Sir Ernst Expedition

 

The early days of the new year were spent flying across the Atlantic and preparing Sir Ernst. We went from the European winter to Uruguayan summer. After the 24-hour trip, when we were focused on our preparations for the Antarctic, the heat surprised us.

Again the Punta del Este Yacht Club welcomed us with open arms, the whole team going out of their way to help. A few minor repairs, general maintenance, ropework on the halyards, checking the rigging, getting in supplies and refuelling occupied our days. In the evenings we took advantage of the very South American atmosphere in this beautiful seaside town.

Wednesday 5th January, the Punta del Este Yacht Club organised a press conference for Sir Ernst, and a great videoconference between the two Clubs. We were able to converse despite the distance and tell all those present on both sides of the Atlantic about the Sir Ernst expedition project. Everyone is very enthusiastic about following our polar odyssey.

Meanwhile, Yacht Club de Monaco confirmed it would be welcoming four young sailors from Punta del Este and training them for the upcoming Monaco Optimist Team Race [12-16 January].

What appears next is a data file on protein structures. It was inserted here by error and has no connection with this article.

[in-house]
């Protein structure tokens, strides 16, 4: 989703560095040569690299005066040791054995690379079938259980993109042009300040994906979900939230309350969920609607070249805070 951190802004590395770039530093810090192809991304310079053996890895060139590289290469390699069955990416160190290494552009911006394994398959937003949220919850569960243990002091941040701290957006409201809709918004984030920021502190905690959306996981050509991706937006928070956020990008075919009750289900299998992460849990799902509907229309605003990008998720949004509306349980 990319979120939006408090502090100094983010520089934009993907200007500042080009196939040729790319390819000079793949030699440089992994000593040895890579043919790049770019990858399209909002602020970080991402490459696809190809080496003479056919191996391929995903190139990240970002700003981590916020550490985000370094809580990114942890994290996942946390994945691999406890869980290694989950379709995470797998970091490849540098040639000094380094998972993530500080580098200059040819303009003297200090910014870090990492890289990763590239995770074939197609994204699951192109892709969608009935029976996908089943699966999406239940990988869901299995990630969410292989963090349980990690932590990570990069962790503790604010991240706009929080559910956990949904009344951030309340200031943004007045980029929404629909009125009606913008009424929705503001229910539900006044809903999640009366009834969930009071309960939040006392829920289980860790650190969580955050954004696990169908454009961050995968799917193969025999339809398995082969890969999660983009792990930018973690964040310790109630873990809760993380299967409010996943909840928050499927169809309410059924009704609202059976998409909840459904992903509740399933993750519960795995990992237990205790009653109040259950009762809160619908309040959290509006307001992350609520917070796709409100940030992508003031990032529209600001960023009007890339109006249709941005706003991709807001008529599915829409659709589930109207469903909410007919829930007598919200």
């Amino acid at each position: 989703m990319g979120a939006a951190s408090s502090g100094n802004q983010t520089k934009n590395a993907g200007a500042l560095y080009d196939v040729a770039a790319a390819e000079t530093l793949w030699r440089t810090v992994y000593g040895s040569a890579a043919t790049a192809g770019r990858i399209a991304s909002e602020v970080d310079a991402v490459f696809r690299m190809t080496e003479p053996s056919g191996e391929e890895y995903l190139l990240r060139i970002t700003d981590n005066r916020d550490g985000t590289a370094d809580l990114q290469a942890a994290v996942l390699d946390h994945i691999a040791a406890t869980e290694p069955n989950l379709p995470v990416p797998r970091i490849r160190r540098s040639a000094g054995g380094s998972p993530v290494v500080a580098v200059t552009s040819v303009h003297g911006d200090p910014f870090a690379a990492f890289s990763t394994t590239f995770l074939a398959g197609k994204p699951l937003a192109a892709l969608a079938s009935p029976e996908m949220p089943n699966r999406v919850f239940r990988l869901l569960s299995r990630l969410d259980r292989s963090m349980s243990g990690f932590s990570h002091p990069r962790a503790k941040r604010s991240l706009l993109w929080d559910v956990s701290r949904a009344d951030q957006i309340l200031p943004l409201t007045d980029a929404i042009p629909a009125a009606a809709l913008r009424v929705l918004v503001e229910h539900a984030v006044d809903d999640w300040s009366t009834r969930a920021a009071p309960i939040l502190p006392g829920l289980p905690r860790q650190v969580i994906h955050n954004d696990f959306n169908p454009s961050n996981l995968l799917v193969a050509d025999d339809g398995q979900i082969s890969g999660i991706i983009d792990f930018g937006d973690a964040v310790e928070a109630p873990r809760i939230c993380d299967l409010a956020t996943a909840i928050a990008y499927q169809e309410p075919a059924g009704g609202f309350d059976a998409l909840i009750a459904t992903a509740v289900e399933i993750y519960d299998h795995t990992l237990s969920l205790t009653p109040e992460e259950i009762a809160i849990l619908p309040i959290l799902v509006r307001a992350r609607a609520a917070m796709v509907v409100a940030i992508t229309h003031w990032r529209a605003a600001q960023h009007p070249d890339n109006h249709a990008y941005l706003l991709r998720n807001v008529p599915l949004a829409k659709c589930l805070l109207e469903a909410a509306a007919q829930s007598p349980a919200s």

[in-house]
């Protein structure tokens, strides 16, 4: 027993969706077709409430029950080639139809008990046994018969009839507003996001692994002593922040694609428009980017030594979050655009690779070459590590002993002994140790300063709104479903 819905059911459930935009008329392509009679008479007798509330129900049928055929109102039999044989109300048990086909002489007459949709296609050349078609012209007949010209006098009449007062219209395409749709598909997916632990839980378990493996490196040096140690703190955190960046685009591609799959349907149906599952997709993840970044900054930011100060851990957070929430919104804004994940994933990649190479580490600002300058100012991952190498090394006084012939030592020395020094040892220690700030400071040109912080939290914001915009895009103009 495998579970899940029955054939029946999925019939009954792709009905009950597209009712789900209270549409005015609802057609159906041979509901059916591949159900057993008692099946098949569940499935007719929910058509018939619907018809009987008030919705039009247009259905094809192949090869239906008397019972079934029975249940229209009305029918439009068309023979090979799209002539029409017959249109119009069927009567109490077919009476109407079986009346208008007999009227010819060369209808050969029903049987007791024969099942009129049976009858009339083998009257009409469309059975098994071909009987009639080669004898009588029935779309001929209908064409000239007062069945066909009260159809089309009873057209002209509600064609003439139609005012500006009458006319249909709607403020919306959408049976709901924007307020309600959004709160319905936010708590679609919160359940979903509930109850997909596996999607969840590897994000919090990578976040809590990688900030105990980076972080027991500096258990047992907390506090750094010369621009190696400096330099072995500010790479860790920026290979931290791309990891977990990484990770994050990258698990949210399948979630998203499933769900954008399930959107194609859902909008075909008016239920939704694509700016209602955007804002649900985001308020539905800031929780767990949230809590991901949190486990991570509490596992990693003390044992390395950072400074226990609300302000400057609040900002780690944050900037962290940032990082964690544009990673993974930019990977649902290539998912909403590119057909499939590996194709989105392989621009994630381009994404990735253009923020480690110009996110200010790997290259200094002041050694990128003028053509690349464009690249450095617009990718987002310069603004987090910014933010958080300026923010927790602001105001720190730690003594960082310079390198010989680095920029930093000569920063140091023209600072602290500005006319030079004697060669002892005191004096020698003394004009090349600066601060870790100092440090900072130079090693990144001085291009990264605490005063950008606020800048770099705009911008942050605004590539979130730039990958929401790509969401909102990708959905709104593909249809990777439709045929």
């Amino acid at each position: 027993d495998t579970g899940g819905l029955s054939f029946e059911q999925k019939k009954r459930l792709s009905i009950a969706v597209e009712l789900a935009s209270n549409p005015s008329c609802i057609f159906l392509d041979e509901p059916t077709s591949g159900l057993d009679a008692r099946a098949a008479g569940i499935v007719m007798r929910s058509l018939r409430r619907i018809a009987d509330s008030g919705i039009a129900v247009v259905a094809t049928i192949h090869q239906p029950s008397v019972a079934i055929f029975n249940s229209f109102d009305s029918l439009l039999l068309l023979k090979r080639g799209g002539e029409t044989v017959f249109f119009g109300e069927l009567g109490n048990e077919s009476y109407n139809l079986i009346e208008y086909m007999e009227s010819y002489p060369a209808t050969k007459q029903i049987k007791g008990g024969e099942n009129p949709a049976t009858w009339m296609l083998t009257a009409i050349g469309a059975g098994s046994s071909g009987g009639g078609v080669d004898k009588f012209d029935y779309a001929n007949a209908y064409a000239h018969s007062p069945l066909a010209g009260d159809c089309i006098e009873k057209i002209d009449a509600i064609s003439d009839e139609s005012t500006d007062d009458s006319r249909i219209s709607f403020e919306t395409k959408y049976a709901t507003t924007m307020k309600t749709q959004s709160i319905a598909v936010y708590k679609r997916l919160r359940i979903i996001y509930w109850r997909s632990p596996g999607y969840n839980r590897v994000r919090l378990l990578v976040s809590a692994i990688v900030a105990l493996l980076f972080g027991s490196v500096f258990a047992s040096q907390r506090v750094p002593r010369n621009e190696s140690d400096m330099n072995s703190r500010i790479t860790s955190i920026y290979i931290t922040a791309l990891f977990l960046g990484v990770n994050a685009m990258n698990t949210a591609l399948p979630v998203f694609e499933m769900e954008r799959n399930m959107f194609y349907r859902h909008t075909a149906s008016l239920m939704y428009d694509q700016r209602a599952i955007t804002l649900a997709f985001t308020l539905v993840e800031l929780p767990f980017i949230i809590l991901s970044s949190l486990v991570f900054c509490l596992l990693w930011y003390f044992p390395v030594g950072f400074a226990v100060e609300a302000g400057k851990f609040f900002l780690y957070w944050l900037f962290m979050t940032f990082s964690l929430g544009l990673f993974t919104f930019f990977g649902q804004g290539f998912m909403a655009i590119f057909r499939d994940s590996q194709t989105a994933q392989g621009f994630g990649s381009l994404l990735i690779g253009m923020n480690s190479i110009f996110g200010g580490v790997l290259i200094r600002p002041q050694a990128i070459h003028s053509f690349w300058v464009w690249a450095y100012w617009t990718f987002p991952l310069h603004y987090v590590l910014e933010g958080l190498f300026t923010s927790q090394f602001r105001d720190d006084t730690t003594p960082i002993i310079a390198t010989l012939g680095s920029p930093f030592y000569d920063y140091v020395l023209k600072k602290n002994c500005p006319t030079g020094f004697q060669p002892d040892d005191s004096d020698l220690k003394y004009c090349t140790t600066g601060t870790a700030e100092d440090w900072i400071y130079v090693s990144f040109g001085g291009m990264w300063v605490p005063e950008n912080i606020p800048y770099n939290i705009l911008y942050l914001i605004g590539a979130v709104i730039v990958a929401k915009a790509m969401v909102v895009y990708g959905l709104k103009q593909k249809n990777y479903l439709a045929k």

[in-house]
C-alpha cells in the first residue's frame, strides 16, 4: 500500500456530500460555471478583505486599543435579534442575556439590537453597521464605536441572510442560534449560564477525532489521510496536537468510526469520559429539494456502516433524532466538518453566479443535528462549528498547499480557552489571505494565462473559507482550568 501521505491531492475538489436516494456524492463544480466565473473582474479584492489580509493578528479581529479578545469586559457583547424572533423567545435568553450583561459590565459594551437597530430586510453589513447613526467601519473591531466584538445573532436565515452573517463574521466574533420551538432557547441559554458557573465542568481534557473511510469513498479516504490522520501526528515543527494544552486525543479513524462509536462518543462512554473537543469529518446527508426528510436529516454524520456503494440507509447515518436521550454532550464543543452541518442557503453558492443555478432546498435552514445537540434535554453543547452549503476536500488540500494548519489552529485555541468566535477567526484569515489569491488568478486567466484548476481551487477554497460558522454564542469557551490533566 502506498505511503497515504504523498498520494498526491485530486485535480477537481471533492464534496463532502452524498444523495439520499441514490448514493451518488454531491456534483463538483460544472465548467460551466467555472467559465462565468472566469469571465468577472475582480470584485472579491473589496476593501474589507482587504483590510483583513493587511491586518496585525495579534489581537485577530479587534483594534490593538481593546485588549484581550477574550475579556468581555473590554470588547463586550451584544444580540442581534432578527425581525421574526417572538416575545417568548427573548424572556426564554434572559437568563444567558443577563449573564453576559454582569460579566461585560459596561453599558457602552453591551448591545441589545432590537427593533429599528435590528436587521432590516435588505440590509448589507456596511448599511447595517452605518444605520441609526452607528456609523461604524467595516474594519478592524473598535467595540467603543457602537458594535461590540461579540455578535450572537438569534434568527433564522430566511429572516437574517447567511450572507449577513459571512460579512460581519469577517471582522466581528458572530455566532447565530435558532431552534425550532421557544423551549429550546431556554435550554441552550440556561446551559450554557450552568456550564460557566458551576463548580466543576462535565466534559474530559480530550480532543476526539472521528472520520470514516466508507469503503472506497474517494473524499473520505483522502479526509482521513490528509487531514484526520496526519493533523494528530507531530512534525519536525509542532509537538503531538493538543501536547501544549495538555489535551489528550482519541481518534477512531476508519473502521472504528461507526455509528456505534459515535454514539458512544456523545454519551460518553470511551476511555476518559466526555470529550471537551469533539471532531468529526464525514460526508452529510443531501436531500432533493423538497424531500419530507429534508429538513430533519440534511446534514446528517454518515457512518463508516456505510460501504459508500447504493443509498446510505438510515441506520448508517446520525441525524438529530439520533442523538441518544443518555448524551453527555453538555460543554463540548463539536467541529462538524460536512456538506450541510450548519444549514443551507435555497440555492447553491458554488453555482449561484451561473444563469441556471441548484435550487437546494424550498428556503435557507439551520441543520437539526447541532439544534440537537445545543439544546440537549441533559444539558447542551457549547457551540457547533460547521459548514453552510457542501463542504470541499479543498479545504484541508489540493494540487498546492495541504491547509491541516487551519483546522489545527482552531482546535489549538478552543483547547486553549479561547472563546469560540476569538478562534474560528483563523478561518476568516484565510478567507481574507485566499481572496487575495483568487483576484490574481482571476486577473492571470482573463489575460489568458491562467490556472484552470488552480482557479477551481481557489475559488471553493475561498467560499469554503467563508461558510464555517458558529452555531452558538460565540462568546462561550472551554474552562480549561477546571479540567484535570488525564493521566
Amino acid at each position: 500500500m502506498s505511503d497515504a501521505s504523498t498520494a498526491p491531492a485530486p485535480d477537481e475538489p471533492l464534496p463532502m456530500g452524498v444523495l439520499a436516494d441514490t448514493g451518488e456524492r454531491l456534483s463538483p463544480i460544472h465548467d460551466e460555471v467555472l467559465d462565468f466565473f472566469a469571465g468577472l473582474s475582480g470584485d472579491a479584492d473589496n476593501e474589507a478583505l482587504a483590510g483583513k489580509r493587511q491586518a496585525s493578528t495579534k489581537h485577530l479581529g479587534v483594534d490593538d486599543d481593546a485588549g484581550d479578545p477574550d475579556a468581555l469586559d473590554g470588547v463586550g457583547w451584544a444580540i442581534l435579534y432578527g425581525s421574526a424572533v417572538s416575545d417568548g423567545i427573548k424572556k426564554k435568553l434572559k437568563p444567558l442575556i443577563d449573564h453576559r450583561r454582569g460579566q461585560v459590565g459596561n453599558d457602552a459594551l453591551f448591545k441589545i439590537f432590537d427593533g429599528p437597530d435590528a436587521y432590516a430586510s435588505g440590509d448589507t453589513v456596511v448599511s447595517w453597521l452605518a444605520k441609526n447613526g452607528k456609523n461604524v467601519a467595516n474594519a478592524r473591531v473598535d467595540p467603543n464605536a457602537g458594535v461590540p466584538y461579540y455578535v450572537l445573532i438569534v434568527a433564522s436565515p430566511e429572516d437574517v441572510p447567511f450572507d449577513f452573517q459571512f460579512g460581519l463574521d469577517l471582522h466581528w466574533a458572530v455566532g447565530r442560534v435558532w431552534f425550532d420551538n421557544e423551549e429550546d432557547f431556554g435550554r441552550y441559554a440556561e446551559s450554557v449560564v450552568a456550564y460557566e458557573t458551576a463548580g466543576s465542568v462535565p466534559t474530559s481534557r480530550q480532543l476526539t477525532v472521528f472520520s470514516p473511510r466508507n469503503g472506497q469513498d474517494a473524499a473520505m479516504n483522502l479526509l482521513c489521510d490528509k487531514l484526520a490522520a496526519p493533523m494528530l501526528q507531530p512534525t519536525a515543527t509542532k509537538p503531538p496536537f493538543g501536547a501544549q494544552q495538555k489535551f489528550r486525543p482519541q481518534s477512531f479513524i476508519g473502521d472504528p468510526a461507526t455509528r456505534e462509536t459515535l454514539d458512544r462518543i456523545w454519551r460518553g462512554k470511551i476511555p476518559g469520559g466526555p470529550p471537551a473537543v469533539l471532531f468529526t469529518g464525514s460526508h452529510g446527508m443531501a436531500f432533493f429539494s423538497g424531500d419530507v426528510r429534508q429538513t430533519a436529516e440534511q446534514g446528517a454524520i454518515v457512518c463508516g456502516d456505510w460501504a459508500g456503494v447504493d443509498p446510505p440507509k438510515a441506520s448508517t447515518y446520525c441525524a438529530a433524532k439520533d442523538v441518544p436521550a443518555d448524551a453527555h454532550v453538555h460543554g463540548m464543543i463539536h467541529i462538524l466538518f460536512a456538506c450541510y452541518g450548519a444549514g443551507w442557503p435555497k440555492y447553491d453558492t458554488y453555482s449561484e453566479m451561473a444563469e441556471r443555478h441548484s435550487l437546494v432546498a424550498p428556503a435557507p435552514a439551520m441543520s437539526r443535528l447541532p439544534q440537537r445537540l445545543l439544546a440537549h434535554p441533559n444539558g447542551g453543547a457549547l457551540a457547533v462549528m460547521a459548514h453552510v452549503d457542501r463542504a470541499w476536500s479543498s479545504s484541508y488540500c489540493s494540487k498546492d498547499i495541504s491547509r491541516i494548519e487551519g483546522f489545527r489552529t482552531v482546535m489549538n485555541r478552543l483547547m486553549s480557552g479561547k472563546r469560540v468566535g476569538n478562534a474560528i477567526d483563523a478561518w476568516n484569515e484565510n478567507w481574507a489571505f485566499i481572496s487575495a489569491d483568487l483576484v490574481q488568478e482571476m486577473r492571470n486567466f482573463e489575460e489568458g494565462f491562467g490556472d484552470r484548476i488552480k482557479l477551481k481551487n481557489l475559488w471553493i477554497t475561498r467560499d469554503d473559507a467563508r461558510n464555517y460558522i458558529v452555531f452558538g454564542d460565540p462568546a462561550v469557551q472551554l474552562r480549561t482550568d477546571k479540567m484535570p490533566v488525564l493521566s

6th January 2022 at 17:00: Sir Ernst leaves Punta Del Este for Ushuaia 

We are all happy today to be leaving this lively town to head South. The weather looks favourable for the first three days, with a following wind building to 25 knots. Sir Ernst seems to shiver with pleasure as we set the sails and get sailing again. This time we are heading south to the ice, even though today the air temperature is nudging 30°C rather than 0°.

We find the Southern Cross as night falls which indicates the route. The rising moon will brighten our nights more and more. What a pleasure it is to be out on the ocean with the wind, waves, sky, stars and 360o horizon, and to sense our Sir Ernst vibrating again, to live to the rhythm of her movements and noises.

The first 24 hours are special as we have to acclimatise ourselves again to life offshore and forget our onshore habits, to slot in again to the system of watches and get our sea legs back.

There are five of us for this stage. Each does a two-hour stint keeping watch then rests eight hours. If necessary, the one keeping an eye on the boat’s safety and progress gets help from the person who is going to replace them, for example for a manoeuvre involving the sails.

Apart from staying alert during watches, none of the crew is allocated specific tasks. Everyone plays a part in life onboard, depending on their preferences and skills (cooking, washing up, DIY, ropework, etc.).

We’ll tell you more next time.

Thank you everyone for being on the “end of a phone” and see you very soon.

Article written with help from all the crew (François, Hervé, Fabrice, Philippe, Pierre Etienne) at 36°25’S, 55°04’W.